MARQUETTE - State Sen. Tom Casperson began distancing himself this morning from statements he made Tuesday about President Barack Obama's birthplace.
When asked Tuesday by Michigan radio host Michael Shiels if he thought Obama was born in the United States, Casperson responded, "Don't know." When Shiels cited a poll indicating only 26 percent of delegates to Michigan's Republican Party Convention believe Obama was born in America, Casperson said that number didn't surprise him, based on "everything everybody is saying."
"It seems like that issue was dropped immediately, as far as the major media went, and my gut tells me if it had been a different president, like say George W. Bush, they'd have been digging into that like there was no tomorrow and trying to get to the bottom," he told Shiels. "They never really did try to get to the bottom, and so it became a conspiracy theory and no big deal."
Casperson - who attended the convention and said he was not aware of any poll that took place - said this morning that he was "completely surprised" by the question from Shiels. The host, Casperson said, called Monday evening and asked the senator to appear as a Tuesday morning guest in order to discuss one of his bills currently moving through the legislature. Until the segment began, he said, the topic of Obama's birth never came up.
He said Shiels also put him in a tight spot by mentioning some of Casperson's professional acquaintances as people who doubt claims that Obama was born in the U.S.
"I just simply said 'I don't know' and that's all I said," Casperson said today. "I could have done it better ... Quite frankly, when I said I didn't know, I didn't realize it would cause such a firestorm, because it wasn't an issue for me. I've never made it an issue."
Casperson said he paid little attention to the national discussion about Obama's birth certificate, and that, given an audience with Obama, he would choose to discuss many more important things.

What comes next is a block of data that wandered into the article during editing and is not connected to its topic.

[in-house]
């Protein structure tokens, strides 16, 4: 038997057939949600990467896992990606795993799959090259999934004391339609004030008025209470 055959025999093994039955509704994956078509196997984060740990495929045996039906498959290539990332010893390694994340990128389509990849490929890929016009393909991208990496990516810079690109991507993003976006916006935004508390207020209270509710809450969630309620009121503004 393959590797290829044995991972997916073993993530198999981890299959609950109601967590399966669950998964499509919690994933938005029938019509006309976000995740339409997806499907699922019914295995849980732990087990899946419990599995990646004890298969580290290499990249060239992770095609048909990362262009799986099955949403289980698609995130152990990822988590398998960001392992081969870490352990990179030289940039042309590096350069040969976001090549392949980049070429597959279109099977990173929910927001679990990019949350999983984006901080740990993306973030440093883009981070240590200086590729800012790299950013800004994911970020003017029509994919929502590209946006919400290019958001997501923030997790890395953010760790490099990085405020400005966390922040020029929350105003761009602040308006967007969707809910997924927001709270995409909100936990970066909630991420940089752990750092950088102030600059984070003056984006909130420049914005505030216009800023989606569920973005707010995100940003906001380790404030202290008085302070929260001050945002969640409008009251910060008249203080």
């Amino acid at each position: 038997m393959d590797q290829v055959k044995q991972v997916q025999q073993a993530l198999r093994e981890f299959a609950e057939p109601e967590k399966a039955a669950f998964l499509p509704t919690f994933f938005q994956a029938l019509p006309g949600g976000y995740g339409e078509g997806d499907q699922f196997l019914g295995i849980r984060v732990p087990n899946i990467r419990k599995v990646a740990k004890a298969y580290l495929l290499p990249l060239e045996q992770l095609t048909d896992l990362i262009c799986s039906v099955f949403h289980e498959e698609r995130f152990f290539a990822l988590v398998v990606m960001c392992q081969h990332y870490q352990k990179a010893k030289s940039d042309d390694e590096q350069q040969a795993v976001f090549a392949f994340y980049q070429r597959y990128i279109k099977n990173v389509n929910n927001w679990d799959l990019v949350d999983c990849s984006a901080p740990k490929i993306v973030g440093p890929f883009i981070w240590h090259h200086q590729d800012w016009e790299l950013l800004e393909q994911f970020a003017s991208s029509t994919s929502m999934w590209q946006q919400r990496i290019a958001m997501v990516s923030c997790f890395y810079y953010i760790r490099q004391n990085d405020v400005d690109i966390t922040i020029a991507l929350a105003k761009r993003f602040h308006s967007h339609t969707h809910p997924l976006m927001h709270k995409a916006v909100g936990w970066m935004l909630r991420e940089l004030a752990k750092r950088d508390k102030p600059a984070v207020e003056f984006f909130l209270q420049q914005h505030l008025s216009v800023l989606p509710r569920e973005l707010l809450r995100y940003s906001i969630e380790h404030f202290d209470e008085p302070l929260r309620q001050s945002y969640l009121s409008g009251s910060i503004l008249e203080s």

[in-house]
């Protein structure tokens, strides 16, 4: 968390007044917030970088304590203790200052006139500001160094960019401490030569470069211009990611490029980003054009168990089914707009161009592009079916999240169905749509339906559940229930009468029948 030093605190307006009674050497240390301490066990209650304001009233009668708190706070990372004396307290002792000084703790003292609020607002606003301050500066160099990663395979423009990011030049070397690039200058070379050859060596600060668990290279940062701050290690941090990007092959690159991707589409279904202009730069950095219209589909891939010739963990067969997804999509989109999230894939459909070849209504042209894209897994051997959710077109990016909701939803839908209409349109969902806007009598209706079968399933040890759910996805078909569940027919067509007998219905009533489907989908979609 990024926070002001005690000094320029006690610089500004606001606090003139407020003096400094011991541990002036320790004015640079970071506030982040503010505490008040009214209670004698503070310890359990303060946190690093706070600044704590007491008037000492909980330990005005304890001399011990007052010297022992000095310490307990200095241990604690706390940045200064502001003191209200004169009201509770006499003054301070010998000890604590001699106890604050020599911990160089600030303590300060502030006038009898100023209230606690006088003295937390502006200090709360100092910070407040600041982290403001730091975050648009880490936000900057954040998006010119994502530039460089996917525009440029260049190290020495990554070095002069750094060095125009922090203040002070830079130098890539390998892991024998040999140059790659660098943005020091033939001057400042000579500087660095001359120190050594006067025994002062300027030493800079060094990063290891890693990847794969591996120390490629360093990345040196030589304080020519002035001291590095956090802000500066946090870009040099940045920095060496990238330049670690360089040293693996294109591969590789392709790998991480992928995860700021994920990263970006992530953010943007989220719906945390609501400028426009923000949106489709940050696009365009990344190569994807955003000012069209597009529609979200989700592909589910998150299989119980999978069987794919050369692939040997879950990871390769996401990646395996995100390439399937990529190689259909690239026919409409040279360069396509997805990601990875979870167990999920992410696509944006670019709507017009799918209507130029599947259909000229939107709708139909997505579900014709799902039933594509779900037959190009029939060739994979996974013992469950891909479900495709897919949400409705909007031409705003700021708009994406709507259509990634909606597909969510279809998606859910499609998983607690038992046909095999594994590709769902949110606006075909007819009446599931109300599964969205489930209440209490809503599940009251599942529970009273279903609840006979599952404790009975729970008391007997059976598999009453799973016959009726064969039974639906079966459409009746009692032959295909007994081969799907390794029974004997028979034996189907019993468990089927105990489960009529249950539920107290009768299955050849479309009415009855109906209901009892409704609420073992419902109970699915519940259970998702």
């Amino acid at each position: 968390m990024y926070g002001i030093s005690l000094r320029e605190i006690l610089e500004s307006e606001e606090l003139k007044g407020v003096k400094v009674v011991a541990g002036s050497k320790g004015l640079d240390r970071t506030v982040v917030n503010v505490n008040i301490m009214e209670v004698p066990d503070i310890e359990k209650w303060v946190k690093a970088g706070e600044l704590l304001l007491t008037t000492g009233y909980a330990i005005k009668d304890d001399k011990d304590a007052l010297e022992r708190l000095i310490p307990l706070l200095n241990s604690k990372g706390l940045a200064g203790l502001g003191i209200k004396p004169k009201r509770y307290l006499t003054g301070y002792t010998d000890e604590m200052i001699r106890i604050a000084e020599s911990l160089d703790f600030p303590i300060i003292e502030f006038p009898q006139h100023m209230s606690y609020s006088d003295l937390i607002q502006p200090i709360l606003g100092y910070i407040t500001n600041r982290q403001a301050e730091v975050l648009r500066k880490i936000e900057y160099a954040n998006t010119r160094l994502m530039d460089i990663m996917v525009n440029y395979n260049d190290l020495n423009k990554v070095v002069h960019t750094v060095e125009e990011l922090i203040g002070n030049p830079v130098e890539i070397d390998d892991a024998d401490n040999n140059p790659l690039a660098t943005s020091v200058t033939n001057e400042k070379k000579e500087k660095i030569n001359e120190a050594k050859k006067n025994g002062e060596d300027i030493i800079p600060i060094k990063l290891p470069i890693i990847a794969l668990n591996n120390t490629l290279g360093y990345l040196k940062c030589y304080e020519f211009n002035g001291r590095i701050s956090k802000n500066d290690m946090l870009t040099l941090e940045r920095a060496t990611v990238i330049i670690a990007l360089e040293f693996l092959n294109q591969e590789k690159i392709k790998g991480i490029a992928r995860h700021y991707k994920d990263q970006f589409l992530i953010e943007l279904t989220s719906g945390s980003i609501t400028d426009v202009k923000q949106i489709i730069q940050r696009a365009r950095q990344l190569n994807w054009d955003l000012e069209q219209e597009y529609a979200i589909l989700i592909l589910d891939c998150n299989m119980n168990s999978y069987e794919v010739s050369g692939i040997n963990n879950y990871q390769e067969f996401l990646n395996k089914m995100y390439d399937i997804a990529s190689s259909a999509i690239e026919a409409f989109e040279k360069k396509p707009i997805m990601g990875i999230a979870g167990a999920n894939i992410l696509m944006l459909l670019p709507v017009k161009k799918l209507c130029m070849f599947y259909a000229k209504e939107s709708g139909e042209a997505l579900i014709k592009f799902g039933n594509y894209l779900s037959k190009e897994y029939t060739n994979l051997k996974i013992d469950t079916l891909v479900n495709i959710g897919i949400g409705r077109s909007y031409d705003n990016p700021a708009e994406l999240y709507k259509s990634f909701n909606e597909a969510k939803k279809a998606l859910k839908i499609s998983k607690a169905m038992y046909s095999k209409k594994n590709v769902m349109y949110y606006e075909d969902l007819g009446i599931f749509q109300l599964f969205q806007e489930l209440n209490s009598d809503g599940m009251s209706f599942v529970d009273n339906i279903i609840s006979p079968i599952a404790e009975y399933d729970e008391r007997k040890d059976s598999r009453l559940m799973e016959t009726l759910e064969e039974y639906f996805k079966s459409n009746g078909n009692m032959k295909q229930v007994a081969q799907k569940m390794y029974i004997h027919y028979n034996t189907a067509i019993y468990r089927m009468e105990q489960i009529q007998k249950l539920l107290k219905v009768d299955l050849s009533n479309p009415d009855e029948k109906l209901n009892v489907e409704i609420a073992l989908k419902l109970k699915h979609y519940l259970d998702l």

Casperson also told Shiels he thought the national media treats Obama differently than former President George W. Bush. He echoed those statements today.
"I really believe (national) media does play a role in this," he said this morning. "I think had they scrutinized the claim hard right in the beginning - not coming out and dismissing those that made the claim as conspiracy people, but come out and actually look at the claim and dig in and burrow down - they could have solved this or ended it. And they didn't."
The media's role, he added, is to hold "elected officials' feet to the fire."
News organizations, he said, should have stepped up early in the process to end the debate.
"The original documents, if I understood it right, the way they had laid it out, were copies," Casperson said. "They weren't originals. That doesn't mean he's wrong. It just means that was a little bit different in itself. And so, that's where the media could have stepped in immediately and said, 'We want to see the originals and let's make sure this is correct.'"
Casperson said he didn't speak with Shiels following the segment, which also touched on his legislation and on Obama's proposed increase to the federal minimum wage. A representative said Casperson's office has been flooded with phone calls and emails following the Tuesday remarks.
Casperson, who has been busy - penning more than two dozen public acts - since being elected to the Michigan Senate two years ago, said he wants to get back to business.
"Let's move on. There's a lot of things we can have debates about, about the president's policies, and we should have those," he said today. "This is not one of them. This should be put to bed and gone.
"The people have decided. The president has been voted in. He's our president. We move forward. History is going to bear out the claims or no claims, whether this was true or not true. History will take care of that for us."